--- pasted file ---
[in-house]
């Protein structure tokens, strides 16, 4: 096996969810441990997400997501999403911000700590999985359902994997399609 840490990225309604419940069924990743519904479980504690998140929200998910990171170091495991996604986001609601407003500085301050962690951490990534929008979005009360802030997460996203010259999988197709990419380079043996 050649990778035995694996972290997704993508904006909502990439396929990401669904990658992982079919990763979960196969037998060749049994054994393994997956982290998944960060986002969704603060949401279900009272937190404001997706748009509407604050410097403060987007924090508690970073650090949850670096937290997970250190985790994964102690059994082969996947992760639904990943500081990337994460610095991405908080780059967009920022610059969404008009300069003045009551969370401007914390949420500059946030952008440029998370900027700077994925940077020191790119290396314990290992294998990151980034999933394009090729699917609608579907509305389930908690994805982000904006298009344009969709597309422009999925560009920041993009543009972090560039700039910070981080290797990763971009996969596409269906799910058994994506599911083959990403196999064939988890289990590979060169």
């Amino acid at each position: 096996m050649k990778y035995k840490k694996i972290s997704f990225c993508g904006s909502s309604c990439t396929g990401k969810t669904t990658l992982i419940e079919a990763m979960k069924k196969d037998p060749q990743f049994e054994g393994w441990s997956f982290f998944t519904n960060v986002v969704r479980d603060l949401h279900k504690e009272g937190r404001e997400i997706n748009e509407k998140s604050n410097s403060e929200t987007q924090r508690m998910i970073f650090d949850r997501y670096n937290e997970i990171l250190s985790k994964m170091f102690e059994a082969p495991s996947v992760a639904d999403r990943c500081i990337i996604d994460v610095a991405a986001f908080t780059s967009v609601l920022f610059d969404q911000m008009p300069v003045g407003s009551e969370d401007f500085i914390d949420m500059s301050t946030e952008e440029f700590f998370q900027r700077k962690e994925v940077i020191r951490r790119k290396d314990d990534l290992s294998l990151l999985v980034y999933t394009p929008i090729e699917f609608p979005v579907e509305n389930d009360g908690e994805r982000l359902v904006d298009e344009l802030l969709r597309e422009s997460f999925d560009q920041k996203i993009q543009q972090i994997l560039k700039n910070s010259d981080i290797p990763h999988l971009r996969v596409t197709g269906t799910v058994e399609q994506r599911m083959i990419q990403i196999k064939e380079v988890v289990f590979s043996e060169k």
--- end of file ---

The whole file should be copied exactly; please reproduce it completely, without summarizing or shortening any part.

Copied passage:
[in-house]
């Protein structure tokens, strides 16, 4: 096996969810441990997400997501999403911000700590999985359902994997399609 840490990225309604419940069924990743519904479980504690998140929200998910990171170091495991996604986001609601407003500085301050962690951490990534929008979005009360802030997460996203010259999988197709990419380079043996 050649990778035995694996972290997704993508904006909502990439396929990401669904990658992982079919990763979960196969037998060749049994054994393994997956982290998944960060986002969704603060949401279900009272937190404001997706748009509407604050410097403060987007924090508690970073650090949850670096937290997970250190985790994964102690059994082969996947992760639904990943500081990337994460610095991405908080780059967009920022610059969404008009300069003045009551969370401007914390949420500059946030952008440029998370900027700077994925940077020191790119290396314990290992294998990151980034999933394009090729699917609608579907509305389930908690994805982000904006298009344009969709597309422009999925560009920041993009543009972090560039700039910070981080290797990763971009996969596409269906799910058994994506599911083959990403196999064939988890289990590979060169």
């Amino acid at each position: 096996m050649k990778y035995k840490k694996i972290s997704f990225c993508g904006s909502s309604c990439t396929g990401k969810t669904t990658l992982i419940e079919a990763m979960k069924k196969d037998p060749q990743f049994e054994g393994w441990s997956f982290f998944t519904n960060v986002v969704r479980d603060l949401h279900k504690e009272g937190r404001e997400i997706n748009e509407k998140s604050n410097s403060e929200t987007q924090r508690m998910i970073f650090d949850r997501y670096n937290e997970i990171l250190s985790k994964m170091f102690e059994a082969p495991s996947v992760a639904d999403r990943c500081i990337i996604d994460v610095a991405a986001f908080t780059s967009v609601l920022f610059d969404q911000m008009p300069v003045g407003s009551e969370d401007f500085i914390d949420m500059s301050t946030e952008e440029f700590f998370q900027r700077k962690e994925v940077i020191r951490r790119k290396d314990d990534l290992s294998l990151l999985v980034y999933t394009p929008i090729e699917f609608p979005v579907e509305n389930d009360g908690e994805r982000l359902v904006d298009e344009l802030l969709r597309e422009s997460f999925d560009q920041k996203i993009q543009q972090i994997l560039k700039n910070s010259d981080i290797p990763h999988l971009r996969v596409t197709g269906t799910v058994e399609q994506r599911m083959i990419q990403i196999k064939e380079v988890v289990f590979s043996e060169k």